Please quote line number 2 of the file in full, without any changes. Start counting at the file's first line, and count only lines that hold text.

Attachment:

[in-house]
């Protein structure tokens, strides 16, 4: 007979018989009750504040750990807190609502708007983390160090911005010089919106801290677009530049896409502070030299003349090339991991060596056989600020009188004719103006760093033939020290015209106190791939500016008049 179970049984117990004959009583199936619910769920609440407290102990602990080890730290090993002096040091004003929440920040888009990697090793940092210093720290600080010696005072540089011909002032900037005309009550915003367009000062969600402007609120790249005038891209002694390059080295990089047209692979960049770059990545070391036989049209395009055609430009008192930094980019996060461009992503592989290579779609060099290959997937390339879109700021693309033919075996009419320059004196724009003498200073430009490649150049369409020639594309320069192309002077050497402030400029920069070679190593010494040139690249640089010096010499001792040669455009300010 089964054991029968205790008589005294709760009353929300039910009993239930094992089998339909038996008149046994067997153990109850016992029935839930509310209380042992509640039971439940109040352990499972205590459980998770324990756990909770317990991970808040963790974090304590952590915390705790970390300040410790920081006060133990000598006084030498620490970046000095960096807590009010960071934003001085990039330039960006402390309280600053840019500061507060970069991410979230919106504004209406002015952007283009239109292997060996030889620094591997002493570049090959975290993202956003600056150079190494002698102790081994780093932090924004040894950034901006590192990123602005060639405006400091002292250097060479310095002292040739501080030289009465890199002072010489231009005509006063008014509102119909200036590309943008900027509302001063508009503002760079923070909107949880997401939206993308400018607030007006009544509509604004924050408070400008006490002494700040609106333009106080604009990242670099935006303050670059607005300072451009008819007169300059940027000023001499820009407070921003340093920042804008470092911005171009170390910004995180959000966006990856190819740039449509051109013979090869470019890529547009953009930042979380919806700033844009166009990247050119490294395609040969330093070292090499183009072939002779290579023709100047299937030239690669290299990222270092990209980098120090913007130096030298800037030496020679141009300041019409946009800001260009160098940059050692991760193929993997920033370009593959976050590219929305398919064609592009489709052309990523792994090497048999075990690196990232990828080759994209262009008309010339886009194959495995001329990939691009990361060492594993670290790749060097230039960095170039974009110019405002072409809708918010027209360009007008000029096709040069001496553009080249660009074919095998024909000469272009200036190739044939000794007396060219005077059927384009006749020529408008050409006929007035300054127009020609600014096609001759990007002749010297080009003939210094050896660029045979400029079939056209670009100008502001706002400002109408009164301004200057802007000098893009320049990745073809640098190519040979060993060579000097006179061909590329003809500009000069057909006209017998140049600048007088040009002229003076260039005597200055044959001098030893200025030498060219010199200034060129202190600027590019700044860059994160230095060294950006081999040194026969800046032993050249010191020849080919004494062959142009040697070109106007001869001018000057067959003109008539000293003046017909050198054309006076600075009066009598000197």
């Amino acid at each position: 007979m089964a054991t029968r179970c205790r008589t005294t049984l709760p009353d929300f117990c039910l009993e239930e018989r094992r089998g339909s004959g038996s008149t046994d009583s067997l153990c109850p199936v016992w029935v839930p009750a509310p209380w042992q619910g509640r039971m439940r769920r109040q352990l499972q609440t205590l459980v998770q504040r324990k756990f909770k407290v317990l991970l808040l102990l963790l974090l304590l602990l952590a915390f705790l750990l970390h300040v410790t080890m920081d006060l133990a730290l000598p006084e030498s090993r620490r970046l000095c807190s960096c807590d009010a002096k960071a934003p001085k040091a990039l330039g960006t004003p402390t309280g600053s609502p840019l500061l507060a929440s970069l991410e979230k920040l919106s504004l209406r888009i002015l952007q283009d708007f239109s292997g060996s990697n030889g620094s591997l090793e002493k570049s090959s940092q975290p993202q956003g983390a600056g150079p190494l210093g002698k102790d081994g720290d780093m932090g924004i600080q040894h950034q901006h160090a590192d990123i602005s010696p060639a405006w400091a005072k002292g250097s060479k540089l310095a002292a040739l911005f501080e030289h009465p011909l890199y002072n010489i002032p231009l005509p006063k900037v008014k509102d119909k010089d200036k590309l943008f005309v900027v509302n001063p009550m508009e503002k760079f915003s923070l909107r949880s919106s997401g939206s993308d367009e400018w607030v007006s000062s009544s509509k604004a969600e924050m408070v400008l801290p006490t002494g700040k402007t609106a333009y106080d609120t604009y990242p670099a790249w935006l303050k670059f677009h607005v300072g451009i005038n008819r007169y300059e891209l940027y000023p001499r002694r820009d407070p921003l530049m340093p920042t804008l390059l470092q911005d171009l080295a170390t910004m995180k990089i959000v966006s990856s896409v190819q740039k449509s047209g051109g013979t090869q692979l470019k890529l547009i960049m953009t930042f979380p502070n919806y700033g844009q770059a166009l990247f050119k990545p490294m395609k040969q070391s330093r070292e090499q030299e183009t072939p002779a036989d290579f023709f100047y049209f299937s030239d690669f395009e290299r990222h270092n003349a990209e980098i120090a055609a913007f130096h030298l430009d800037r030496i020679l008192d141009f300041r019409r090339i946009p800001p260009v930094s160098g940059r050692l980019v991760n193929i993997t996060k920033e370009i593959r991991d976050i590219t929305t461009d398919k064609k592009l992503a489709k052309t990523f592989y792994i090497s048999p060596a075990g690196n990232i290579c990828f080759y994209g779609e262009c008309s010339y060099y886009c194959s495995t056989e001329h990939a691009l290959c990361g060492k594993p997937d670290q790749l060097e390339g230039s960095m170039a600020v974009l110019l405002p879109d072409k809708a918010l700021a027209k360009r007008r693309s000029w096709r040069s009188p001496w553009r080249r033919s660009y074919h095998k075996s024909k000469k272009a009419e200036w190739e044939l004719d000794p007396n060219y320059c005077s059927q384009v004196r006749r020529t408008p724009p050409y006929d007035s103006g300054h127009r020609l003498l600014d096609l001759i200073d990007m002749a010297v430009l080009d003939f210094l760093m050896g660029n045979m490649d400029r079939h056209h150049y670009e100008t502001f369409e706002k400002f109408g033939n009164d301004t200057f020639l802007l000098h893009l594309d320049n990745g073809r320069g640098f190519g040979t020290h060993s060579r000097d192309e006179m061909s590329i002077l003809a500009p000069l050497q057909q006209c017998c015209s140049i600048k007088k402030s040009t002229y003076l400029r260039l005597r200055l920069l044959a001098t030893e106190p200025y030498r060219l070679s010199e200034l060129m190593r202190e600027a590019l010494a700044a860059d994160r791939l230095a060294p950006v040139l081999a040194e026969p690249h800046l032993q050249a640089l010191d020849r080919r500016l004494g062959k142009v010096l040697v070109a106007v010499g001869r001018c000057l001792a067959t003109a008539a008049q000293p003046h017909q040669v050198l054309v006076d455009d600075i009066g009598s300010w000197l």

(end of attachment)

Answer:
């Protein structure tokens, strides 16, 4: 007979018989009750504040750990807190609502708007983390160090911005010089919106801290677009530049896409502070030299003349090339991991060596056989600020009188004719103006760093033939020290015209106190791939500016008049 179970049984117990004959009583199936619910769920609440407290102990602990080890730290090993002096040091004003929440920040888009990697090793940092210093720290600080010696005072540089011909002032900037005309009550915003367009000062969600402007609120790249005038891209002694390059080295990089047209692979960049770059990545070391036989049209395009055609430009008192930094980019996060461009992503592989290579779609060099290959997937390339879109700021693309033919075996009419320059004196724009003498200073430009490649150049369409020639594309320069192309002077050497402030400029920069070679190593010494040139690249640089010096010499001792040669455009300010 089964054991029968205790008589005294709760009353929300039910009993239930094992089998339909038996008149046994067997153990109850016992029935839930509310209380042992509640039971439940109040352990499972205590459980998770324990756990909770317990991970808040963790974090304590952590915390705790970390300040410790920081006060133990000598006084030498620490970046000095960096807590009010960071934003001085990039330039960006402390309280600053840019500061507060970069991410979230919106504004209406002015952007283009239109292997060996030889620094591997002493570049090959975290993202956003600056150079190494002698102790081994780093932090924004040894950034901006590192990123602005060639405006400091002292250097060479310095002292040739501080030289009465890199002072010489231009005509006063008014509102119909200036590309943008900027509302001063508009503002760079923070909107949880997401939206993308400018607030007006009544509509604004924050408070400008006490002494700040609106333009106080604009990242670099935006303050670059607005300072451009008819007169300059940027000023001499820009407070921003340093920042804008470092911005171009170390910004995180959000966006990856190819740039449509051109013979090869470019890529547009953009930042979380919806700033844009166009990247050119490294395609040969330093070292090499183009072939002779290579023709100047299937030239690669290299990222270092990209980098120090913007130096030298800037030496020679141009300041019409946009800001260009160098940059050692991760193929993997920033370009593959976050590219929305398919064609592009489709052309990523792994090497048999075990690196990232990828080759994209262009008309010339886009194959495995001329990939691009990361060492594993670290790749060097230039960095170039974009110019405002072409809708918010027209360009007008000029096709040069001496553009080249660009074919095998024909000469272009200036190739044939000794007396060219005077059927384009006749020529408008050409006929007035300054127009020609600014096609001759990007002749010297080009003939210094050896660029045979400029079939056209670009100008502001706002400002109408009164301004200057802007000098893009320049990745073809640098190519040979060993060579000097006179061909590329003809500009000069057909006209017998140049600048007088040009002229003076260039005597200055044959001098030893200025030498060219010199200034060129202190600027590019700044860059994160230095060294950006081999040194026969800046032993050249010191020849080919004494062959142009040697070109106007001869001018000057067959003109008539000293003046017909050198054309006076600075009066009598000197």